Project A9:

Survey mode, survey technology and technology innovations in data collection


Prof. Dr. Markus Frölich / Jun-Prof. Dr. Florian Keusch / Prof. Dr. Frauke Kreuter


Mariya Afonina / Georg-Christoph Haas / Linh Nguyen / Alexa Schoenstedt-Maschke


Prof. Dr. Bettina Siflinger

 Duration:01.01.2018 - 31.12.2021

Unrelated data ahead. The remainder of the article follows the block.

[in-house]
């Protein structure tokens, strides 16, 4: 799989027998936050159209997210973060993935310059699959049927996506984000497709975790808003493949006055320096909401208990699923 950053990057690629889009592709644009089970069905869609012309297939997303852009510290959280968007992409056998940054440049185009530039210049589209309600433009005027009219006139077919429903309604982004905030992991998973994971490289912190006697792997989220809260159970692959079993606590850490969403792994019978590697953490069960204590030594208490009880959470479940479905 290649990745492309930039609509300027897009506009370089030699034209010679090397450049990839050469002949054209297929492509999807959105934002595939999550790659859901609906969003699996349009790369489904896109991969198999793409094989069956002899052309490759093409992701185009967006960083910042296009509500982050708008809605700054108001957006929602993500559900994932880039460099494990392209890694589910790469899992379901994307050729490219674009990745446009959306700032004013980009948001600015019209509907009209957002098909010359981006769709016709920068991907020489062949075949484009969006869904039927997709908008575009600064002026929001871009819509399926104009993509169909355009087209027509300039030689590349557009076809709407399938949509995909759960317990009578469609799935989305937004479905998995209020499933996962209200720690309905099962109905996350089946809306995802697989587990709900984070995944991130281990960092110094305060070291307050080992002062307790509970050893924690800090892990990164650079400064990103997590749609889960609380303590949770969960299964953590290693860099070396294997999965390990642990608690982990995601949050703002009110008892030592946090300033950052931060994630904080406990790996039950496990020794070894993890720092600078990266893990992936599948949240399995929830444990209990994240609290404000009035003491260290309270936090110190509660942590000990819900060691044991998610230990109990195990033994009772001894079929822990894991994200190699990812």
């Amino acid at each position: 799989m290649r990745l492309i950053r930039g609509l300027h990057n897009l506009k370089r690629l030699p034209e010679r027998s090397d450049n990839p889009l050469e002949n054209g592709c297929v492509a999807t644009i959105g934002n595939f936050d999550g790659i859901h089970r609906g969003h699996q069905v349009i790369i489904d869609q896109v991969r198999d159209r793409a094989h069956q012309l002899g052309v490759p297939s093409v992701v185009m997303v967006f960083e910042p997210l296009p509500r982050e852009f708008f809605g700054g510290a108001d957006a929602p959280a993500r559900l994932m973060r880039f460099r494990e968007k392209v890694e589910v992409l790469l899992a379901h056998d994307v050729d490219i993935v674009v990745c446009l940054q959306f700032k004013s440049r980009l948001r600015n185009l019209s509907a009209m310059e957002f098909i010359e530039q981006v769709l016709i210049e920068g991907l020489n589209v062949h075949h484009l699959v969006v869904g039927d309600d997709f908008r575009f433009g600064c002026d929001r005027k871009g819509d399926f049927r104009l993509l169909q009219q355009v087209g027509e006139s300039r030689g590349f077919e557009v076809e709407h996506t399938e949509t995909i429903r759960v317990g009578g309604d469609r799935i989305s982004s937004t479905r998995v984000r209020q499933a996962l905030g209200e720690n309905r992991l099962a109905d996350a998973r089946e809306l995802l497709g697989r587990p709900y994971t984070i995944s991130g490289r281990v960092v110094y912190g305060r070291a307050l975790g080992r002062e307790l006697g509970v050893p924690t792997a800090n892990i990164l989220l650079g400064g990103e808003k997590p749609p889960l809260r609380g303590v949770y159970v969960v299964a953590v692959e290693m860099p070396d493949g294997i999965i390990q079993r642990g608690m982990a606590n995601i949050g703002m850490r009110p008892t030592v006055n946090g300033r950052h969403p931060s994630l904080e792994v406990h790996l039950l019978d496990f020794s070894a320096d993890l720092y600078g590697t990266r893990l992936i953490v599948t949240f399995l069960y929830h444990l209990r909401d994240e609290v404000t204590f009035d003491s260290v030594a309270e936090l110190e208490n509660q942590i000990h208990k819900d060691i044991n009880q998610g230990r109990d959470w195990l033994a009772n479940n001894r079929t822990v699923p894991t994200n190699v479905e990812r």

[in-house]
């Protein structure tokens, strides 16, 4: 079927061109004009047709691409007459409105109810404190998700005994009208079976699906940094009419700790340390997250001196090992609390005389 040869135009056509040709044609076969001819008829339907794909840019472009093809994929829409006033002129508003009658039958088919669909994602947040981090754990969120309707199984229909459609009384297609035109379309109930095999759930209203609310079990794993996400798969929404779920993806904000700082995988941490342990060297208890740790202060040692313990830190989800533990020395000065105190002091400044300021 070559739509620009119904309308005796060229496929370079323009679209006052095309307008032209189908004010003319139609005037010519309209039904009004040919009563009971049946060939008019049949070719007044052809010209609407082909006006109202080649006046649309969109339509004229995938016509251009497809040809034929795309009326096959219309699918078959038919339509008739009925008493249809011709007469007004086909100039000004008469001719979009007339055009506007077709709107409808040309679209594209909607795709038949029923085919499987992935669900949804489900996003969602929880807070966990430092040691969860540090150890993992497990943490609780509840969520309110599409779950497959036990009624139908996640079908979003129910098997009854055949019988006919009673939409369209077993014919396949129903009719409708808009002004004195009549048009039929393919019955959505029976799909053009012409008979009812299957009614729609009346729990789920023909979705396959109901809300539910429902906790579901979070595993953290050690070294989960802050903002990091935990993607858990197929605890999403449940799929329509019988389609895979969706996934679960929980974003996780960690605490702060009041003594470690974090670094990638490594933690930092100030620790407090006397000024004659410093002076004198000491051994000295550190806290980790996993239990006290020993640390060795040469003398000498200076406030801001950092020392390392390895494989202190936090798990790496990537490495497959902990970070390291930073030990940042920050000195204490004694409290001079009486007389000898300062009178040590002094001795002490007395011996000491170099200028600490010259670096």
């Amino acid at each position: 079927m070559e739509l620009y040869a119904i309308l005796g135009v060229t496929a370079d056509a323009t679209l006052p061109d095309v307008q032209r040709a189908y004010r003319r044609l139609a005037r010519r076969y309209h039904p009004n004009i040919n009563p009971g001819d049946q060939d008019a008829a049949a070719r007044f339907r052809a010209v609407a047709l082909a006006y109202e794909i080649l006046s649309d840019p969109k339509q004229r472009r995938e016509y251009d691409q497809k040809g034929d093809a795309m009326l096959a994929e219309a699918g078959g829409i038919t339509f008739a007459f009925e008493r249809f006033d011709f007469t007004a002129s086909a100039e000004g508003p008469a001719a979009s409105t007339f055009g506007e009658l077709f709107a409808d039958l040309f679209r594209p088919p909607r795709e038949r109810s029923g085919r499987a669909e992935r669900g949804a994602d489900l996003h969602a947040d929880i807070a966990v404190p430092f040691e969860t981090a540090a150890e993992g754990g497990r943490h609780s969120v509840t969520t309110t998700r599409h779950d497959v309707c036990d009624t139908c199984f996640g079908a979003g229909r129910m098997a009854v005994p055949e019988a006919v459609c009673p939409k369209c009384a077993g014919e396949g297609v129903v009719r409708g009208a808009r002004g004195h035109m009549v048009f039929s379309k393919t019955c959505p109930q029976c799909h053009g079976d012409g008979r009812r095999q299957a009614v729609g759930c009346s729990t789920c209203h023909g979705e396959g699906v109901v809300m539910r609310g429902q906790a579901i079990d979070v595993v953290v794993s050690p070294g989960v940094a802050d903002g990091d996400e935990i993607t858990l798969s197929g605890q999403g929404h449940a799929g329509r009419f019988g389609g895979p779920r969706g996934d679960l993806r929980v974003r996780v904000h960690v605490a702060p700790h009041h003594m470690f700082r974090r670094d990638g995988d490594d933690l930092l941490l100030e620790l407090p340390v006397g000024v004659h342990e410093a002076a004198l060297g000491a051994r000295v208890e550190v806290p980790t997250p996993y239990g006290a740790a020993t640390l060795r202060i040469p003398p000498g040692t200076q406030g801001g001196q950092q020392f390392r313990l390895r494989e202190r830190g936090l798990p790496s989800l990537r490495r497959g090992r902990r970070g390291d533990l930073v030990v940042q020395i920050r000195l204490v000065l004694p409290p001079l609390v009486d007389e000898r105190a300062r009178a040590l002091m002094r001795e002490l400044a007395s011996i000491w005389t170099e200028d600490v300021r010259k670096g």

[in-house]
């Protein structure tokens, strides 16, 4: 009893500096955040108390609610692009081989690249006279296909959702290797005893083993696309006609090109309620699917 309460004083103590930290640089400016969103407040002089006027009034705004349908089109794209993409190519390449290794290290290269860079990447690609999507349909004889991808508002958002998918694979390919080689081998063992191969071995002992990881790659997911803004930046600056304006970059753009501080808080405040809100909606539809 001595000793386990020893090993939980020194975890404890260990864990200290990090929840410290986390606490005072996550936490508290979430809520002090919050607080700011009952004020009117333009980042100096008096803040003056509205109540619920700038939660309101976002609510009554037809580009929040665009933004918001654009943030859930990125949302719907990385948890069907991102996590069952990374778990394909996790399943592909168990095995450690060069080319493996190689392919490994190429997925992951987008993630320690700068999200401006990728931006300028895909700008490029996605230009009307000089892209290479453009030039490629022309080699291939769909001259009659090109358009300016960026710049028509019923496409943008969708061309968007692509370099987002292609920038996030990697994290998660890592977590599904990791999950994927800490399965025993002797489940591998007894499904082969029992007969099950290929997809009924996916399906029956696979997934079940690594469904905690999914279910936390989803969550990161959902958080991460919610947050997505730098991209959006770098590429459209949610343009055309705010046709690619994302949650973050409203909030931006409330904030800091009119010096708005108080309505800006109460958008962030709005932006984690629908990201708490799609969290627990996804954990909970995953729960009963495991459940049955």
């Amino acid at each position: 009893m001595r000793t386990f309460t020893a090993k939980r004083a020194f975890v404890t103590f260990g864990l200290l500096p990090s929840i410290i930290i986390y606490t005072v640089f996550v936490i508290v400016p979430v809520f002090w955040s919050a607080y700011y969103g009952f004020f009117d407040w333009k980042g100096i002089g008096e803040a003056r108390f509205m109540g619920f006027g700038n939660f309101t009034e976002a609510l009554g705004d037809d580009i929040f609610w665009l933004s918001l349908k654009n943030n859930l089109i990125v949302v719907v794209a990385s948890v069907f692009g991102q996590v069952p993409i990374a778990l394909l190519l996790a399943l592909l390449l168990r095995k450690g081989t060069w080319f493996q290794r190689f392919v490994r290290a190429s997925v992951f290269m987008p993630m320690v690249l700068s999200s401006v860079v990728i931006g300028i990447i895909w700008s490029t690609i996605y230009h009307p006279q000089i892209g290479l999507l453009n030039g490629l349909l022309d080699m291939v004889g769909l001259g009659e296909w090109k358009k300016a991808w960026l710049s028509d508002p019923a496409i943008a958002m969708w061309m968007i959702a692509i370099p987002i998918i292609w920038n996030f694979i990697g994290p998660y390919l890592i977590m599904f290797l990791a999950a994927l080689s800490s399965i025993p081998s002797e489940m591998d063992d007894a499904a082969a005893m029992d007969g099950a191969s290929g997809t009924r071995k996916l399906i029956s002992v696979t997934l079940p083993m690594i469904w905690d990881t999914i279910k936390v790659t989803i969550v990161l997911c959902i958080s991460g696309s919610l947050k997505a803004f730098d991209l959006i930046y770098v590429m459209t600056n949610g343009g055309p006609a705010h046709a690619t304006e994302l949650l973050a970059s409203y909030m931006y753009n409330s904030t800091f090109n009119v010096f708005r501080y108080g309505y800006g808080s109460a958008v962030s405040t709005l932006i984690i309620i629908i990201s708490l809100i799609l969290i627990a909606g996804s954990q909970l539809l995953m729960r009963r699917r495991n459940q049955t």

In social sciences, empirical analysis has relied heavily on survey data that are mostly collected by wellestablished tools such as household surveys, political opinion surveys or social value surveys. Nowadays, technological advancement brings both new opportunities and challenges for data collection. In the past decades, opportunities have been explored for combining or replacing data collection in a number of traditional surveys that use face-to-face interviews with Internet surveys. Internet surveys exploit the connectivity of respondents at home or at the office via their personal computer (desktop or laptop), introducing a high degree of temporal flexibility and thus cost effectiveness into the process of data collection. The fast spread of mobile devices now provides an additional opportunity to optimize data collection along these dimensions, as people now may be able to respond to survey questions without sharing scarce time resources or location restrictions. While the increased flexibility of respondent’s participating in surveys can have positive effects on data quality, in particular on the accuracy of provided information, data collection using mobile devices may also bear the risk of changes in response behavior. For instance, respondents answering surveys outside a home may be distracted by surrounding actions and therefore fail to concentrate on the content of questions or the answering process. To this end, it is important to understand the causes and consequences of introducing mobile devices for data collection. This research proposal focuses on the advancements and challenges of mobile devices for survey data collection, analyzing the use of mobile devices along different dimensions such as data quality, survey costs, the availability of populations and response behavior across several populations (including Europe, USA and developing countries). We combine different strands of social science research, connecting Survey Methodology, Econometrics, Behavioral Economics and Health Economics in longitudinal settings. The project will provide future avenues for general data collection procedures and has implications for improving data quality and providing information and treatments to influence respondent behavior.